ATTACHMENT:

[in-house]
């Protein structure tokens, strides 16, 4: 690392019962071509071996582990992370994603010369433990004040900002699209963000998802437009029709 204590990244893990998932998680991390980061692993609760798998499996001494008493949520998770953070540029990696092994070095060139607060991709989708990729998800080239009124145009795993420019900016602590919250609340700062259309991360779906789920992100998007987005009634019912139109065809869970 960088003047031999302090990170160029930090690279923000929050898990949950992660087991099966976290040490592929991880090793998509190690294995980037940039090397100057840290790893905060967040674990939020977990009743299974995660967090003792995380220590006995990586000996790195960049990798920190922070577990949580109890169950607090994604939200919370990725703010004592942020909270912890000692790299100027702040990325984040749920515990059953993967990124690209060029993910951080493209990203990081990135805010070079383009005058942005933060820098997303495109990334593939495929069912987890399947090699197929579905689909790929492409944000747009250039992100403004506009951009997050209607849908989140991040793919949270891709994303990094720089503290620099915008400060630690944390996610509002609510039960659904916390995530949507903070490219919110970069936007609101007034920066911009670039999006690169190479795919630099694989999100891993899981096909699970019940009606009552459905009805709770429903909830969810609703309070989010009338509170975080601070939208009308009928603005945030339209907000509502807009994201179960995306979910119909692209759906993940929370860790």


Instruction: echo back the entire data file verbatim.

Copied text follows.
[in-house]
């Protein structure tokens, strides 16, 4: 690392019962071509071996582990992370994603010369433990004040900002699209963000998802437009029709 204590990244893990998932998680991390980061692993609760798998499996001494008493949520998770953070540029990696092994070095060139607060991709989708990729998800080239009124145009795993420019900016602590919250609340700062259309991360779906789920992100998007987005009634019912139109065809869970 960088003047031999302090990170160029930090690279923000929050898990949950992660087991099966976290040490592929991880090793998509190690294995980037940039090397100057840290790893905060967040674990939020977990009743299974995660967090003792995380220590006995990586000996790195960049990798920190922070577990949580109890169950607090994604939200919370990725703010004592942020909270912890000692790299100027702040990325984040749920515990059953993967990124690209060029993910951080493209990203990081990135805010070079383009005058942005933060820098997303495109990334593939495929069912987890399947090699197929579905689909790929492409944000747009250039992100403004506009951009997050209607849908989140991040793919949270891709994303990094720089503290620099915008400060630690944390996610509002609510039960659904916390995530949507903070490219919110970069936007609101007034920066911009670039999006690169190479795919630099694989999100891993899981096909699970019940009606009552459905009805709770429903909830969810609703309070989010009338509170975080601070939208009308009928603005945030339209907000509502807009994201179960995306979910119909692209759906993940929370860790």